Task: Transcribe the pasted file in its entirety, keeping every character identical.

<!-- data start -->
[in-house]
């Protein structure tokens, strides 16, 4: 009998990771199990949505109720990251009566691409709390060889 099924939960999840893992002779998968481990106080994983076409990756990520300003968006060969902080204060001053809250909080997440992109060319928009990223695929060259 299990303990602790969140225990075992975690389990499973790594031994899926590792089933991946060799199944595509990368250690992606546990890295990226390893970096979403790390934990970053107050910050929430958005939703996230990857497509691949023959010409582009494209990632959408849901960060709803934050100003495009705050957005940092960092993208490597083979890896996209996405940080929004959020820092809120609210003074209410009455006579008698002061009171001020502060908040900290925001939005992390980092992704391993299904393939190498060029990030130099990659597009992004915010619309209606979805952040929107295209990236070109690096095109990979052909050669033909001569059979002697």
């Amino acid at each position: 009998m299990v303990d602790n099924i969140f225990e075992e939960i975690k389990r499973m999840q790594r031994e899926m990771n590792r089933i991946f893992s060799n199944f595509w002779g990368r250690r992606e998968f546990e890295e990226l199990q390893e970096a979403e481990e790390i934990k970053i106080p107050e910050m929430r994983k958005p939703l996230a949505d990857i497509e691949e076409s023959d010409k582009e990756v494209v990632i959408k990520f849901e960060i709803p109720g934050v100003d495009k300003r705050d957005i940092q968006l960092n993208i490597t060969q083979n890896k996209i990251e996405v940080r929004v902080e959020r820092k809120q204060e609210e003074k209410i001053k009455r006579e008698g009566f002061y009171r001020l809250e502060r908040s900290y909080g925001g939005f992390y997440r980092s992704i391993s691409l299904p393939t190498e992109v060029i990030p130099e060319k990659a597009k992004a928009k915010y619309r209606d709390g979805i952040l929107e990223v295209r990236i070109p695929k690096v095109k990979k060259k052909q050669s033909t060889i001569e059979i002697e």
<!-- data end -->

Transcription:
[in-house]
């Protein structure tokens, strides 16, 4: 009998990771199990949505109720990251009566691409709390060889 099924939960999840893992002779998968481990106080994983076409990756990520300003968006060969902080204060001053809250909080997440992109060319928009990223695929060259 299990303990602790969140225990075992975690389990499973790594031994899926590792089933991946060799199944595509990368250690992606546990890295990226390893970096979403790390934990970053107050910050929430958005939703996230990857497509691949023959010409582009494209990632959408849901960060709803934050100003495009705050957005940092960092993208490597083979890896996209996405940080929004959020820092809120609210003074209410009455006579008698002061009171001020502060908040900290925001939005992390980092992704391993299904393939190498060029990030130099990659597009992004915010619309209606979805952040929107295209990236070109690096095109990979052909050669033909001569059979002697």
């Amino acid at each position: 009998m299990v303990d602790n099924i969140f225990e075992e939960i975690k389990r499973m999840q790594r031994e899926m990771n590792r089933i991946f893992s060799n199944f595509w002779g990368r250690r992606e998968f546990e890295e990226l199990q390893e970096a979403e481990e790390i934990k970053i106080p107050e910050m929430r994983k958005p939703l996230a949505d990857i497509e691949e076409s023959d010409k582009e990756v494209v990632i959408k990520f849901e960060i709803p109720g934050v100003d495009k300003r705050d957005i940092q968006l960092n993208i490597t060969q083979n890896k996209i990251e996405v940080r929004v902080e959020r820092k809120q204060e609210e003074k209410i001053k009455r006579e008698g009566f002061y009171r001020l809250e502060r908040s900290y909080g925001g939005f992390y997440r980092s992704i391993s691409l299904p393939t190498e992109v060029i990030p130099e060319k990659a597009k992004a928009k915010y619309r209606d709390g979805i952040l929107e990223v295209r990236i070109p695929k690096v095109k990979k060259k052909q050669s033909t060889i001569e059979i002697e």